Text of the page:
Mike Greenaway: Death-or-glory tradition is maintained

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Most pundits predicted that this was going to be a fast-and-furious, try-studded extravaganza on the dry, quick fields of the Free State Highveld.

In reality, given the will to win of the protagonists, it was destined to be a teeth-clenching, eyeball-popping, arm wrestle in the best traditions of the death-or-glory battles these countries have fought since 1921.

In the end it was the assured Springboks who emerged clear victors to snatch the world No 1 ranking.

Yesterday morning, over the well-deserved sausage, liver, bacon and eggs that are John Smit's favourite post-victory breakfast, the world champions would have savoured the fact that they are the Rugby World Cup holders, the vanquishers of the British and Irish Lions, and now have had a positive start in their quest to win South Africa's third Tri-Nations title.

If Smit's Boks can beat the All Blacks in Durban this week, a back-to-back accomplishment that Smit's team has never achieved in a season against New Zealand, they will be set up for their first title since 2004.

It was a fierce contest, the All Blacks - especially in the first half - defending for their lives as the rampant Boks ripped into them.

But as the arm wrestle intensified, the Boks could get the All Black knuckles to within an inch of the surface, yet could not ground them.

Really, the All Blacks should have been put away in a first half of Springbok supremacy, but they remained in touch partly because of their bloody-mindedness and because of the fragile kicking temperament of Ruan Pienaar, whose 11 squandered points (three penalties and a conversion from very kickable positions) kept the back door open for the Kiwis to mount a rearguard action.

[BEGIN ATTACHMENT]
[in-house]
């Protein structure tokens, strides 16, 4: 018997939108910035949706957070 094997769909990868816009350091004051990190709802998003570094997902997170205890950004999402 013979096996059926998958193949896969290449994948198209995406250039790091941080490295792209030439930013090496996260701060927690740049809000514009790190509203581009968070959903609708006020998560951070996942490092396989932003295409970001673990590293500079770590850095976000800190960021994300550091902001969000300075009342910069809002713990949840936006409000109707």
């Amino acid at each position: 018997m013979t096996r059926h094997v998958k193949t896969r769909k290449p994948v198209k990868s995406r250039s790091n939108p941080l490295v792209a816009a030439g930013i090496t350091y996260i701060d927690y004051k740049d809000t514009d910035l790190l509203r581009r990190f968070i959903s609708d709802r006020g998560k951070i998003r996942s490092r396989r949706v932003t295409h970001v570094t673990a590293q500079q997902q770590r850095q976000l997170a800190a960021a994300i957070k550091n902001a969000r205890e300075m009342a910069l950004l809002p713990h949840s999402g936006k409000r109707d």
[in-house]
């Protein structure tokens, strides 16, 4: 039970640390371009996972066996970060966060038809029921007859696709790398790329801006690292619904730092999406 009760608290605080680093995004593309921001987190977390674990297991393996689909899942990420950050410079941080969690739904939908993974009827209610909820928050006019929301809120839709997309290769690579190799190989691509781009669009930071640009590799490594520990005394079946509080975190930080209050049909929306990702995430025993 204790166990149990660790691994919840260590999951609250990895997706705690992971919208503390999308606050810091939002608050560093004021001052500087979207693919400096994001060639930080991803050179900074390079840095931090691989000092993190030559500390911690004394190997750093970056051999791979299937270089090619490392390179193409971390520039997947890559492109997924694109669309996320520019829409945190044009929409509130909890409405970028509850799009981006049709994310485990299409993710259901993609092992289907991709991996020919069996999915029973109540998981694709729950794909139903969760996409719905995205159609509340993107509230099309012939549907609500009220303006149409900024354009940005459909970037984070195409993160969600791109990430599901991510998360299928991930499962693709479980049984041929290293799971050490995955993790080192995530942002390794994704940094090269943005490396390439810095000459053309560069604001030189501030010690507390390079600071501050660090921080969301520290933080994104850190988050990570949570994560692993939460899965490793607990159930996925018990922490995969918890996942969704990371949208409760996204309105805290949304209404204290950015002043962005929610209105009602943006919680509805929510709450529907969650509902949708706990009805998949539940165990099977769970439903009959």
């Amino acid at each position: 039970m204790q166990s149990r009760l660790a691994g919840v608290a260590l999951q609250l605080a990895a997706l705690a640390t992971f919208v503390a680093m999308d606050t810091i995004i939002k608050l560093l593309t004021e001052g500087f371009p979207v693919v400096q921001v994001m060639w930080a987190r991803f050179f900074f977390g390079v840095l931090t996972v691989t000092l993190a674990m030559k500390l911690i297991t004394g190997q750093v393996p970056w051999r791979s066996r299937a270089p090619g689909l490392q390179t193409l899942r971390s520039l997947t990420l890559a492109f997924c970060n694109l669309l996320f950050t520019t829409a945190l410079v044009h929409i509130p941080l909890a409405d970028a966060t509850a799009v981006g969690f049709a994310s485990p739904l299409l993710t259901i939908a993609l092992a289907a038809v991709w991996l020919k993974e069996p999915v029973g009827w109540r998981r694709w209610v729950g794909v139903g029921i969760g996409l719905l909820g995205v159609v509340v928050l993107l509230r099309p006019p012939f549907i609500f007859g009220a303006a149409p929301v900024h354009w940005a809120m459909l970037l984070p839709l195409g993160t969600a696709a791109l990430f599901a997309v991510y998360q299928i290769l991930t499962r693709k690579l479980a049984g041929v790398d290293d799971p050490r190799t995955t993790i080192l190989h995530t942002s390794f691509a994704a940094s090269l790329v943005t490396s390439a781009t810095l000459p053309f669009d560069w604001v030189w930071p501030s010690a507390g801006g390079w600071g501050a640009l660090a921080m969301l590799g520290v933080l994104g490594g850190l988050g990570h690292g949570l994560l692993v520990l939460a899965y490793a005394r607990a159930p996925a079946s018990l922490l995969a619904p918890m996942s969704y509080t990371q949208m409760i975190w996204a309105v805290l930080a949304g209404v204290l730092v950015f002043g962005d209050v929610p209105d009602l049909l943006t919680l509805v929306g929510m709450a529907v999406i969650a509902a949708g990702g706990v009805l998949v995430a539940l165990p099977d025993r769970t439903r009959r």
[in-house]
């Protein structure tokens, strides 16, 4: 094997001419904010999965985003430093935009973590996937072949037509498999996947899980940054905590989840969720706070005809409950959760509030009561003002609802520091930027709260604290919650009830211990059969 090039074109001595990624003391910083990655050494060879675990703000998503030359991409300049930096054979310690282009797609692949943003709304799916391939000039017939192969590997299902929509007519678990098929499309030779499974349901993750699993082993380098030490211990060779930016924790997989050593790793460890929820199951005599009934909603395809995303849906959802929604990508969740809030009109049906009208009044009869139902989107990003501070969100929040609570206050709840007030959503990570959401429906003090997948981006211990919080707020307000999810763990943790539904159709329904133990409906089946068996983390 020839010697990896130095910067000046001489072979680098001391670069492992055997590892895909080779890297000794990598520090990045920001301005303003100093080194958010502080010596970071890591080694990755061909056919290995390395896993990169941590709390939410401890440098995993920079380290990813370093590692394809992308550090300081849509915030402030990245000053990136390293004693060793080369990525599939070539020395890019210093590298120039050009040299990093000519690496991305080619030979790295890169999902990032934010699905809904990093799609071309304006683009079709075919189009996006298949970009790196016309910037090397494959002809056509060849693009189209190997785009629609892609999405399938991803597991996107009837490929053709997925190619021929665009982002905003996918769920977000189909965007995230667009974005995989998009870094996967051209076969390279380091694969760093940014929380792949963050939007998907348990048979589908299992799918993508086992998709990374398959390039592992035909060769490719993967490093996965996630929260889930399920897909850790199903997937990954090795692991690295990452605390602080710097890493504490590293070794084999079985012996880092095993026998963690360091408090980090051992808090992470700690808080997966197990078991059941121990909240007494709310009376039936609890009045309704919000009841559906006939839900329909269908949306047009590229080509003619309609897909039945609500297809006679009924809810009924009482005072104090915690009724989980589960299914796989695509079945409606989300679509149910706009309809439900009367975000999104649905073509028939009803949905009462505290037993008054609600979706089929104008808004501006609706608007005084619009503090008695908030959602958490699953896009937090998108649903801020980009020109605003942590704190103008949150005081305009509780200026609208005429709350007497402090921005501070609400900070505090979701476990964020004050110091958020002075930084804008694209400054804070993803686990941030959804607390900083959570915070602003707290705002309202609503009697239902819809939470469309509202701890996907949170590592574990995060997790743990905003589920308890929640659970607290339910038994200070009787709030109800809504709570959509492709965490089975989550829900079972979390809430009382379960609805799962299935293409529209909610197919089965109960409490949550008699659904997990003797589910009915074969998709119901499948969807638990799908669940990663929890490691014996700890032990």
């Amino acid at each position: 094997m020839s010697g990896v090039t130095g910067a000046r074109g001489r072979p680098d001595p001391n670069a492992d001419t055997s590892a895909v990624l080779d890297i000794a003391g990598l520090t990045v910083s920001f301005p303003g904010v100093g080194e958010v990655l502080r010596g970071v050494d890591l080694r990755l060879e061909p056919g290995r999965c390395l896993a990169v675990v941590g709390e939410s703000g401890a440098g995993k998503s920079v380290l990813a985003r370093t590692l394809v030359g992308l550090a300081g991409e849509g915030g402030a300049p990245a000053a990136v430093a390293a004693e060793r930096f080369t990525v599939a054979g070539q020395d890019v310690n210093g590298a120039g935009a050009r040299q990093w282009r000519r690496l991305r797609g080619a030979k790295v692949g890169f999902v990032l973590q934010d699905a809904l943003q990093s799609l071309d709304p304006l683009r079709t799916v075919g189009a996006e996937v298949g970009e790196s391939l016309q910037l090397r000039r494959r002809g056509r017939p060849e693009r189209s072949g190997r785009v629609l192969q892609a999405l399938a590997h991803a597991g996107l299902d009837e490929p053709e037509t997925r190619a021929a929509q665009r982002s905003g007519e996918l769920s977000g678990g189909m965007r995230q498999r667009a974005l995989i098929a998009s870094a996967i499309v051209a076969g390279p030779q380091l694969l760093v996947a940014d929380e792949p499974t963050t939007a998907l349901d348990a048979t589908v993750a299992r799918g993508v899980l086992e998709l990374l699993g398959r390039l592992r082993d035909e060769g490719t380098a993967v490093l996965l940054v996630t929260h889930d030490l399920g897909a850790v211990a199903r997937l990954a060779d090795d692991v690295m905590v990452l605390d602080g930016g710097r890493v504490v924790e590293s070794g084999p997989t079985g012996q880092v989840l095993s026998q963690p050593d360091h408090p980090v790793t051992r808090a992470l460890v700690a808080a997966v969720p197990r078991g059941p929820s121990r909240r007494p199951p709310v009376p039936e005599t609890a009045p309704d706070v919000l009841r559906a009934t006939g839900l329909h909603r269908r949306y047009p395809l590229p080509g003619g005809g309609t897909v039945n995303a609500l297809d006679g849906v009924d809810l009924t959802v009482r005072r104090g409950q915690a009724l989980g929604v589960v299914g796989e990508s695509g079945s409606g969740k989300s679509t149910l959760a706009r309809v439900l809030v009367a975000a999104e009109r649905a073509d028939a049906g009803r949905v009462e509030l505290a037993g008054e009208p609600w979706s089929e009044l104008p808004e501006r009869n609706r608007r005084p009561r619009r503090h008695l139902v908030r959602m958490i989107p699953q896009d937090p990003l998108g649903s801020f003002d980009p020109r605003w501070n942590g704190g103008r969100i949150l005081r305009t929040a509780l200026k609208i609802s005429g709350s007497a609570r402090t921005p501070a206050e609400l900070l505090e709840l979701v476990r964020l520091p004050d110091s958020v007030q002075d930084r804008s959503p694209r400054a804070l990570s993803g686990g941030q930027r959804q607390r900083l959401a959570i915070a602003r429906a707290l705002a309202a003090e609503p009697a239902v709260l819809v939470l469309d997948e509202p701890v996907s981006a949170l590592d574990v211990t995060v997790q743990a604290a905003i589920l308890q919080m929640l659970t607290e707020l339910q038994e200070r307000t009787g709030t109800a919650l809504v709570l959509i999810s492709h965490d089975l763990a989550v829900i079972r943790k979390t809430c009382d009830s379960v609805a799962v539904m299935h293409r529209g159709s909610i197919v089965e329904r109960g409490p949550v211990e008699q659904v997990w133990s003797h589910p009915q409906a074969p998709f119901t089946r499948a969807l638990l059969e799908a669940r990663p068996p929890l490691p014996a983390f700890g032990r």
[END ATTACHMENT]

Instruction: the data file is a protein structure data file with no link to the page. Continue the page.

Pienaar has an unfortunate reputation for having bad days with his boot - when he misses his first kick, he usually misses most of the rest. His first-quarter opening kick hit an upright, as did his second effort.

So the Boks ought to have had a significantly more imposing halftime lead than 14-3, and it was no surprise that Morne Steyn - who rescued the hosts at Loftus Versfeld in the second test against the Lions after Pienaar had failed with the boot - took the field for the second half. Only 15 minutes into the match, the crowd had been chanting his name, such was their desire to have the Bulls hero on the field. When he did take the field he did not disappoint, landing a penalty just three minutes into the second half.

In the first half, Francois Steyn had kicked a magnificent penalty from just inside his own half, and when Pienaar had been on the field he made up for missed penalties by rounding off an excellent team try and then getting it right with his third penalty.

At 17-3, the All Blacks realised the match was reaching the all-or-nothing stage and they resolutely clawed their way back into the game. The third quarter belonged to them, and a superbly taken try by centre Conrad Smith and then two penalties by Stephen Donald brought the Kiwis well back into the game at 17-13.

Francois Steyn gave the Boks breathing space with another exceptional penalty goal, but the coup de grace was delivered by the Boks' most popular player, the brilliant Jaque Fourie, whose trademark dash down the touchline for a corner-flag score underlined why every province in South Africa chases his signature.

A further Donald penalty gave the All Blacks hope of snatching an undeserved draw at 25-19, but Morne Steyn sealed a deserved Springbok win with a late penalty.

* Mike Greenaway is the chief rugby writer for the Natal Mercury in Durban

- NZ Herald

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